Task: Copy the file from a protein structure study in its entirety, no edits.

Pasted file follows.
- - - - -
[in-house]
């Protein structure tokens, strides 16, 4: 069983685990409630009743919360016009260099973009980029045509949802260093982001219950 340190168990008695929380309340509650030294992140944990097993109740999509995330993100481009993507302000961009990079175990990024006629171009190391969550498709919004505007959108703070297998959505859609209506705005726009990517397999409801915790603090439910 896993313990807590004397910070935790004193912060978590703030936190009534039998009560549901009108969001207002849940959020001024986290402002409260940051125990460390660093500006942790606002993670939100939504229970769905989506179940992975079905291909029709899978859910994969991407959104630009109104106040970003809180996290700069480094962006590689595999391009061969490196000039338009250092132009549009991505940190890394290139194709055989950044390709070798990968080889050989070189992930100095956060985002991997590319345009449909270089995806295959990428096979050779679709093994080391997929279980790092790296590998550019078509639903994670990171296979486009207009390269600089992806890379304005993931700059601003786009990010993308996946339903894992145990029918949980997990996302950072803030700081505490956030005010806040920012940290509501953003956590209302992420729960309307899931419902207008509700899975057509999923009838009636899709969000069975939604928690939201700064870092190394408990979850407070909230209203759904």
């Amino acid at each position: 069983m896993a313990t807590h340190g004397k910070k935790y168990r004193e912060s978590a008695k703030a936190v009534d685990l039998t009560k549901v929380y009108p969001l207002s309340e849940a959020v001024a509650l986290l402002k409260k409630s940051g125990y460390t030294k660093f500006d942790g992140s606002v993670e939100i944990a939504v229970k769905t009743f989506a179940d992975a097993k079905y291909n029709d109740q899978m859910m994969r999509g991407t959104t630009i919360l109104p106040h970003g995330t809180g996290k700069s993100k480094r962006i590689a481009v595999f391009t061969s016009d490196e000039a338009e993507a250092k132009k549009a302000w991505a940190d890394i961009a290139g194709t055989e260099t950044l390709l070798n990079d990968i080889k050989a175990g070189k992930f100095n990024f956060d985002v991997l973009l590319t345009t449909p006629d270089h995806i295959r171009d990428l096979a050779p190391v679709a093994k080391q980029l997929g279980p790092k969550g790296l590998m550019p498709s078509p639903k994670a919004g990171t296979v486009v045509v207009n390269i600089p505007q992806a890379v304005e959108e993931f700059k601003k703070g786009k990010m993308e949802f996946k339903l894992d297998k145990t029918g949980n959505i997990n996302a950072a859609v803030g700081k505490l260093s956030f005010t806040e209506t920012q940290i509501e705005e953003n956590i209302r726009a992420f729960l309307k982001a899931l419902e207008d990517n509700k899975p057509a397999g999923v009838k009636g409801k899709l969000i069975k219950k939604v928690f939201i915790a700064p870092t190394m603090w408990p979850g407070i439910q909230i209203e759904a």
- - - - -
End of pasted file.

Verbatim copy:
[in-house]
């Protein structure tokens, strides 16, 4: 069983685990409630009743919360016009260099973009980029045509949802260093982001219950 340190168990008695929380309340509650030294992140944990097993109740999509995330993100481009993507302000961009990079175990990024006629171009190391969550498709919004505007959108703070297998959505859609209506705005726009990517397999409801915790603090439910 896993313990807590004397910070935790004193912060978590703030936190009534039998009560549901009108969001207002849940959020001024986290402002409260940051125990460390660093500006942790606002993670939100939504229970769905989506179940992975079905291909029709899978859910994969991407959104630009109104106040970003809180996290700069480094962006590689595999391009061969490196000039338009250092132009549009991505940190890394290139194709055989950044390709070798990968080889050989070189992930100095956060985002991997590319345009449909270089995806295959990428096979050779679709093994080391997929279980790092790296590998550019078509639903994670990171296979486009207009390269600089992806890379304005993931700059601003786009990010993308996946339903894992145990029918949980997990996302950072803030700081505490956030005010806040920012940290509501953003956590209302992420729960309307899931419902207008509700899975057509999923009838009636899709969000069975939604928690939201700064870092190394408990979850407070909230209203759904």
């Amino acid at each position: 069983m896993a313990t807590h340190g004397k910070k935790y168990r004193e912060s978590a008695k703030a936190v009534d685990l039998t009560k549901v929380y009108p969001l207002s309340e849940a959020v001024a509650l986290l402002k409260k409630s940051g125990y460390t030294k660093f500006d942790g992140s606002v993670e939100i944990a939504v229970k769905t009743f989506a179940d992975a097993k079905y291909n029709d109740q899978m859910m994969r999509g991407t959104t630009i919360l109104p106040h970003g995330t809180g996290k700069s993100k480094r962006i590689a481009v595999f391009t061969s016009d490196e000039a338009e993507a250092k132009k549009a302000w991505a940190d890394i961009a290139g194709t055989e260099t950044l390709l070798n990079d990968i080889k050989a175990g070189k992930f100095n990024f956060d985002v991997l973009l590319t345009t449909p006629d270089h995806i295959r171009d990428l096979a050779p190391v679709a093994k080391q980029l997929g279980p790092k969550g790296l590998m550019p498709s078509p639903k994670a919004g990171t296979v486009v045509v207009n390269i600089p505007q992806a890379v304005e959108e993931f700059k601003k703070g786009k990010m993308e949802f996946k339903l894992d297998k145990t029918g949980n959505i997990n996302a950072a859609v803030g700081k505490l260093s956030f005010t806040e209506t920012q940290i509501e705005e953003n956590i209302r726009a992420f729960l309307k982001a899931l419902e207008d990517n509700k899975p057509a397999g999923v009838k009636g409801k899709l969000i069975k219950k939604v928690f939201i915790a700064p870092t190394m603090w408990p979850g407070i439910q909230i209203e759904a």